The Washington PostDemocracy Dies in Darkness

Family of Richmond football player will donate his brain for concussion research

The family of Augustus “Gus” Lee, the University of Richmond football player and Paul VI Catholic High School graduate who died early Tuesday morning, will donate his brain to the Veterans Administration-Boston University-Concussion Legacy Foundation Brain Bank, a repository of more than 650 donations established to study traumatic brain injuries and the neurodegenerative illness chronic traumatic encephalopathy (CTE).

Lee was found dead in his snow-covered car just off the Richmond campus at 1:35 a.m., on Dec. 11, according to police. The Virginia Office of the Chief Medical Examiner reported the cause of death was suicide by asphyxiation. He was 20 years old.

“I just wonder if something happened,” his mother, Phyllis Lee, said in a phone interview, referencing the potential of a brain injury caused by contact sports. “Because what he did was so out of character for him. It’s like, okay, wow, something has taken over this sweet kid that I never would imagine would do something like this. And that just led me to think if something had taken over him, maybe it’s his own brain that’s working against him.”

The Concussion Legacy Foundation is a nonprofit that advocates for the study and treatment of brain trauma in athletes and other at-risk groups, including veterans. Since 2008, co-founder and chief executive Chris Nowinski has solicited donations of brains for researchers at Boston University to study. That research has contributed to a growing medical consensus that links football to CTE, a link the NFL acknowledged in 2016.

“We sincerely appreciate the contribution to research and we hope the information we’re able to provide is helpful to [Lee’s family],” Nowinski said in a phone interview. “It’s certainly going to be helpful to the athlete community.”

Lee’s mother said her son did not have a history of lingering health problems after concussions, but said he certainly suffered concussions when he was younger, including once in middle school when he was knocked unconscious during a lacrosse game. Doctors did not clear him to return to the field for several months after the injury.

Lee was a redshirt freshman defensive back who mostly played on the Spiders' special teams units. He graduated in 2017 from Paul VI Catholic in Fairfax, where he was a member of the football, lacrosse and track teams.

“He loved being a part of a team,” former Paul VI football coach Joe Sebastian said earlier this week. “He was very driven but in a good way. He wanted to be part of good things, positive things. You could see that when he was playing for Richmond.”

Lee walked on to the Spiders football team after considering Delaware and Cornell, the coach said. He struggled to transition to the school of 4,000-some undergraduates from the small, tight-knit community at Paul VI, his mother said. And even though he played sports all his life — never missing lacrosse in spring and early summer, football in the later summer and fall, and swimming in the summer in the little time that was left over — the football team’s training regimen at Richmond took a toll.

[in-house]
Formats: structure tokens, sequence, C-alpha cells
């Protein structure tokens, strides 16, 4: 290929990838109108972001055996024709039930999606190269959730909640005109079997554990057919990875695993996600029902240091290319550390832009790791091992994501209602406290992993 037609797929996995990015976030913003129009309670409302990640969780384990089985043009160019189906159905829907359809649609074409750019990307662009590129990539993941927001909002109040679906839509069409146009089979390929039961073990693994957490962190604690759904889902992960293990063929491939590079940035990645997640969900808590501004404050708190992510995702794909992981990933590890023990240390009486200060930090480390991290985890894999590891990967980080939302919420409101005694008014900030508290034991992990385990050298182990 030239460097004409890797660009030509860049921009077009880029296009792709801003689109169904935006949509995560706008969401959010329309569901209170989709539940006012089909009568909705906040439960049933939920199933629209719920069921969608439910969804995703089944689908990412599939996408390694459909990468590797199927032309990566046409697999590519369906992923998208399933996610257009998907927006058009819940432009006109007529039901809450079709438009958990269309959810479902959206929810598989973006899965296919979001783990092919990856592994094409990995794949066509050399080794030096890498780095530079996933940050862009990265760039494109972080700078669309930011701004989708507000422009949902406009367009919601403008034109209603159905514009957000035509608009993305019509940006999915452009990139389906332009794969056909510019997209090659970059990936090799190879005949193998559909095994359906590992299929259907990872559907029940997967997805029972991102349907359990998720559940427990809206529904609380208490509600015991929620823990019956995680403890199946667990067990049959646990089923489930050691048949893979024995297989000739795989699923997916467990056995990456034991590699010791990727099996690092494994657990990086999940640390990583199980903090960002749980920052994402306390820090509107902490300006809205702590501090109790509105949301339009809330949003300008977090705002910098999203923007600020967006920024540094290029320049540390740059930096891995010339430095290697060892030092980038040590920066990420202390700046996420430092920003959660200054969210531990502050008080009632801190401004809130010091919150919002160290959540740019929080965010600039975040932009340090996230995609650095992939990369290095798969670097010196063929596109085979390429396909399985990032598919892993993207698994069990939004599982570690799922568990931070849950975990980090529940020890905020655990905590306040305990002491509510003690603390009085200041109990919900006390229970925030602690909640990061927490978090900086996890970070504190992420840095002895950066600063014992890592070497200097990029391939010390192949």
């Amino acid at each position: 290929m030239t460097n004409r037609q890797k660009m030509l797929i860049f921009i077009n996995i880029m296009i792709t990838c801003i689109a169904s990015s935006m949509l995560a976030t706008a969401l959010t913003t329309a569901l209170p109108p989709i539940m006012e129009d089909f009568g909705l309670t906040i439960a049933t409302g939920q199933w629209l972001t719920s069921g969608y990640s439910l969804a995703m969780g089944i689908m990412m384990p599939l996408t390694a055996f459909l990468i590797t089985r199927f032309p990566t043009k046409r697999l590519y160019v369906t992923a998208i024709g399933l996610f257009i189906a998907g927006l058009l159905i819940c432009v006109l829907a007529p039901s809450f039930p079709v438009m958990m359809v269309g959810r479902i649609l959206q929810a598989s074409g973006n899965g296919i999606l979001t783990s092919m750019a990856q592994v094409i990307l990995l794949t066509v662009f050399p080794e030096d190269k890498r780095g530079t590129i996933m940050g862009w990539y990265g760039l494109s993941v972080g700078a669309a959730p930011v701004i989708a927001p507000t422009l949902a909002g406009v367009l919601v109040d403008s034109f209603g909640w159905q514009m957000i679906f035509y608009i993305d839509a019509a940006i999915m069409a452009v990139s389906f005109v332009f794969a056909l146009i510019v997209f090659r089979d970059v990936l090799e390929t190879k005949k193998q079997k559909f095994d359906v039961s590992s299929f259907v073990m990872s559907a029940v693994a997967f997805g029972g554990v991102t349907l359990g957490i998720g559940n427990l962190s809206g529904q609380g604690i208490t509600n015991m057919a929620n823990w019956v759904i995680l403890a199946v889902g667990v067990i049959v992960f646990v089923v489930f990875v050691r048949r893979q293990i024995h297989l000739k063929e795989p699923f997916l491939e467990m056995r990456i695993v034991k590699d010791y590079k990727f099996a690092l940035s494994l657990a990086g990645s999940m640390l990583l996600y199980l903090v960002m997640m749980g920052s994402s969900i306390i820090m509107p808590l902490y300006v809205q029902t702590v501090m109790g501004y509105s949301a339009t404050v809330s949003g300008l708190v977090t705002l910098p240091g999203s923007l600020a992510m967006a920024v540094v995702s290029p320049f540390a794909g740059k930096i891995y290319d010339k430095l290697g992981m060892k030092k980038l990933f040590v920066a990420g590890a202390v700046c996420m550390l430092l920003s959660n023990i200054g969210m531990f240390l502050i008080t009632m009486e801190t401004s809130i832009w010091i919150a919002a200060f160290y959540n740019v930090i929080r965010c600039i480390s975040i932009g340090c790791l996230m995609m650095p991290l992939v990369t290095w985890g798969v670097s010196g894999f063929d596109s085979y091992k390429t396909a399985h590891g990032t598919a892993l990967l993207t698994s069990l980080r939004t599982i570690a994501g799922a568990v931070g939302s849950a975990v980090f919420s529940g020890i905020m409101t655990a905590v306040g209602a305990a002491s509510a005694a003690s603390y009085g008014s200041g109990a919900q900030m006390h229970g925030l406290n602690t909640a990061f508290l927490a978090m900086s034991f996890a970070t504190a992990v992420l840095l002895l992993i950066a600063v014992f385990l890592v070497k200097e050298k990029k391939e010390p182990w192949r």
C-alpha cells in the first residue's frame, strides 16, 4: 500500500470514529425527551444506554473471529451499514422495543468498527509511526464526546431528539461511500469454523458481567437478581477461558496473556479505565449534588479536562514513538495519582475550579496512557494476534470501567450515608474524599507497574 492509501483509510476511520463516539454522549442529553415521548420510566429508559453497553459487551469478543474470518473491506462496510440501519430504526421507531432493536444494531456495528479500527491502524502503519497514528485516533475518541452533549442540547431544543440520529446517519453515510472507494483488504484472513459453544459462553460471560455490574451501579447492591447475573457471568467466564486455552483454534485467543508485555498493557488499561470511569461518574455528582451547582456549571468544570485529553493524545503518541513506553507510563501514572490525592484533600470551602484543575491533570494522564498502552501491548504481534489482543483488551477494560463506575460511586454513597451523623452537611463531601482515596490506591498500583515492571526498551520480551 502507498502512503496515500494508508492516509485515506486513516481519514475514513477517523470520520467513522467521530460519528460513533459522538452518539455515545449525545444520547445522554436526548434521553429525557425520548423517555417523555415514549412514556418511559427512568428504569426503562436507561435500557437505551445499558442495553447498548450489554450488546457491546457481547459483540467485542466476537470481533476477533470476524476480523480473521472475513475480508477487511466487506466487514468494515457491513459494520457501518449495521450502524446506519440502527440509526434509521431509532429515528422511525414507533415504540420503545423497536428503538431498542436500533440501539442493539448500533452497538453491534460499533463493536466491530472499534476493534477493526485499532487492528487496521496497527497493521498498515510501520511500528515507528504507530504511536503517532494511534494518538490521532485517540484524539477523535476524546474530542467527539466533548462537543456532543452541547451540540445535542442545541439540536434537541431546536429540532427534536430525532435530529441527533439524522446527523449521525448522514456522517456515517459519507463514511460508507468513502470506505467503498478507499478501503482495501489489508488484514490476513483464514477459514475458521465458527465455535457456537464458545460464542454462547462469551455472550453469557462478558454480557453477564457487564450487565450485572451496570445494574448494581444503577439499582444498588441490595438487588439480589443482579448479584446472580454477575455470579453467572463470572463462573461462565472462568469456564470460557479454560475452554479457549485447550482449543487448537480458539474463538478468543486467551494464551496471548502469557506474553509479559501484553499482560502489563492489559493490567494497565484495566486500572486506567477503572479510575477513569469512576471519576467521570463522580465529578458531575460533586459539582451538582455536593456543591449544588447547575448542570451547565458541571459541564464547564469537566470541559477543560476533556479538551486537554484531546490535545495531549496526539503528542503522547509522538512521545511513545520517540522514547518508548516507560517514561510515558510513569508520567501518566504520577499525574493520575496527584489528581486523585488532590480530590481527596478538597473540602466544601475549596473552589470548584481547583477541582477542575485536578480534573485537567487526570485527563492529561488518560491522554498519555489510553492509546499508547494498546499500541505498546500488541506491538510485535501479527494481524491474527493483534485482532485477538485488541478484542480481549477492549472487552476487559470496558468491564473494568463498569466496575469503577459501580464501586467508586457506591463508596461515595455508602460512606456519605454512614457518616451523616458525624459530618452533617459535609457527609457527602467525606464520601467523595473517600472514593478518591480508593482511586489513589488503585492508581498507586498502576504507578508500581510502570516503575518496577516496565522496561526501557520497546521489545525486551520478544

“I could tell his freshman year, he was a little fried,” she said. “Even though he played sports all his life, he was playing football five days a week. He was lifting weights. They have ‘freshman Fridays,’ where they have them waking up at 6 a.m., to work out. He was homesick. I could tell.”

But by spring practice, Lee was seeing results on the field. He switched from wide receiver to defensive back and earned playing time on the kickoff and kick return teams. He had an interception in the spring intrasquad scrimmage and was named the game’s MVP.

Richmond opened the season at Virginia, where Lee’s older brother is a student, and his whole family made the trip to Charlottesville for the game. The cameras for the stadium’s jumbotron zoomed in on Lee during the game’s opening kickoff.

“You could see he was going to be a big-time player,” said Sebastian, who recorded each of Lee’s games and fast-forwarded through the tape to find the special teams plays on which Lee was on the field. “He was such an athlete.”

Midway through the season, Lee came home to his parents' house in Vienna with bronchitis and when he went back to school was not the same, his mother said. The two began speaking on the phone every day, which was unusual for them. Lee told his mother some days he was not eating.

When his mother asked if he was okay, he told her he was fine, just tired. Then days after Thanksgiving, he called home late at night in tears and said he was driving from campus to Vienna.

“He said, ‘I’m so lonely. It’s awful here. I need to come home,’ ” his mother recalled.

He saw a mental health professional the next day, who told Lee’s parents she wanted to set up a neurological screening over winter break. In the meantime, Lee went back to campus with final exams looming.

“He said, ‘I’ve worked so hard, I’m so close. I just want to finish and then I’ll come home,’ ” his mother recalled. On their daily phone calls and in text messages they counted down the days until the end of the semester. His final two exams were scheduled for Dec. 10.

But that day, Lee’s roommate had gone hours without seeing him. He called Lee’s parents, who alerted university police. After midnight Tuesday morning, police from the city of Richmond expanded the search off campus and located Lee in his car an hour later on the 300 block of College Road, a well-trafficked street just off campus.

Augustus Lee is survived by his parents, Phyllis and Chris, and older siblings, Gillian and Jackson. A funeral is planned for Saturday at 2 p.m. at Church of the Holy Comforter in Vienna.